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Words nearby lynchpin
What does lynchpin mean?
Lynchpin is an alternate spelling of linchpin—the person or thing that serves as the essential element in a complicated or delicate system or structure (the one that holds everything together).
This sense of the word is based on its original, literal meaning: an actual pin used to attach a wheel to the axle of a carriage or wagon to keep the wheel from falling off. It’s a good metaphor: a lynchpin is someone or something that keeps the wheels from falling off of an operation—they keep the whole thing working.
Lynchpin is not related to the verb lynch. It is much less commonly used than linchpin.
Example: Their point guard wasn’t their main scorer, but she was the lynchpin to the team’s success, and they started to lose a lot of games after she was injured.
Where does lynchpin come from?
The first records of the word linchpin come from the 1300s. The spelling variant lynchpin may be based on the fact that the word comes from an alteration of the Middle English word lynspin. This word came from a combination of the Old English lynis (the name for an axle pin) and the word pin (which accurately describes both the shape and function of the object). Its metaphorical use wasn’t recorded until much later.
A literal lynchpin may not be big, but without it, the wheel—and therefore the entire carriage—becomes useless. Similarly, a lynchpin of a company or other organization is someone whose work is crucial to the work of everyone else. If they were to leave or quit, everything would fall apart. (The word kingpin is used in a similar way to refer to the most crucial or important part of something, or the chief of an organization, but a lynchpin in a company isn’t necessarily the boss.)
A lynchpin isn’t always a person. It can be a group, institution, or any fundamental element of something. For example, the middle class is often called the lynchpin of the economy. A lynchpin in this sense is a lot like that one Jenga block that keeps the whole tower standing—pull it out and everything comes tumbling down.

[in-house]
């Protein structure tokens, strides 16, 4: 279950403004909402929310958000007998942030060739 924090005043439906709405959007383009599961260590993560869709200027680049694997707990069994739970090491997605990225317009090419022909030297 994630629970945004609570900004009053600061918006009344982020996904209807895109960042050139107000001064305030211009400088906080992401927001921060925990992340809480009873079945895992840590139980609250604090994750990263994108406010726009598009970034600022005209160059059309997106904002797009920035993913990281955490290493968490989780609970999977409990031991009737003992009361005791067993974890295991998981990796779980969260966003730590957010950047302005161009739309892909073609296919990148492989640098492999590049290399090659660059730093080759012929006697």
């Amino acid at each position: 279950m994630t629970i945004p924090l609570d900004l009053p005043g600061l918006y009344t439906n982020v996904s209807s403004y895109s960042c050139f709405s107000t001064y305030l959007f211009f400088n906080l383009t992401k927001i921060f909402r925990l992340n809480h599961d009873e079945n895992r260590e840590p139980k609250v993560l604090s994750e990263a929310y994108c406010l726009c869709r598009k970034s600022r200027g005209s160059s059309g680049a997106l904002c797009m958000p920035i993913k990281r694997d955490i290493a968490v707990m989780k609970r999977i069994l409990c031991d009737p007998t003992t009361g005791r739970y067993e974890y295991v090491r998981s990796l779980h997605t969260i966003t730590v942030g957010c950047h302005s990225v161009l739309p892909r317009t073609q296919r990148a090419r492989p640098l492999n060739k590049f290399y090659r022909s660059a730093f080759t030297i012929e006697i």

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What are some other forms related to lynchpin?
- linchpin (primary spelling)
What are some synonyms for lynchpin?
What are some words that share a root or word element with lynchpin?
What are some words that often get used in discussing lynchpin?
How is lynchpin used in real life?
Lynchpin is much less common than linchpin. People often use the terms in observations about what they consider to be the most important element of an organization or structure, especially when it has collapsed or failed after that element was removed or weakened in some way.
Coco is both an extremely minor character and the lynchpin of the movie. Naming the movie after her makes sure you know she's significant before you even know why. The entire movie is a meta-mystery story about why it's titled "Coco."
— Todd in the Shadows (@ShadowTodd) July 21, 2020
More on this from @benthompson today:
— Rishi Iyengar (@Iyengarish) July 21, 2020
Geoffrey Kondogbia vs Sergio Busquets: Ahead of the top of the table clash in La Liga, it's Kondogbia who comes out on top in the battle of the two midfield lynchpins pic.twitter.com/GleU2xtQuO
— WhoScored.com (@WhoScored) November 26, 2017
Try using lynchpin!
Is lynchpin used correctly in the following sentence?
Having him as the spokesperson is the lynchpin of the ad campaign—without him, it simply won’t work.
Example sentences from the Web for lynchpin
And it is the actions of the freedom fighters within the country that will prove to be the lynchpin in the conflict.Former East Timor President José Ramos-Horta’s Advice For Syrian Rebels|José Ramos-Horta|July 17, 2012|DAILY BEAST
Saudi Arabia is the lynchpin,” says Edelman, “the key country.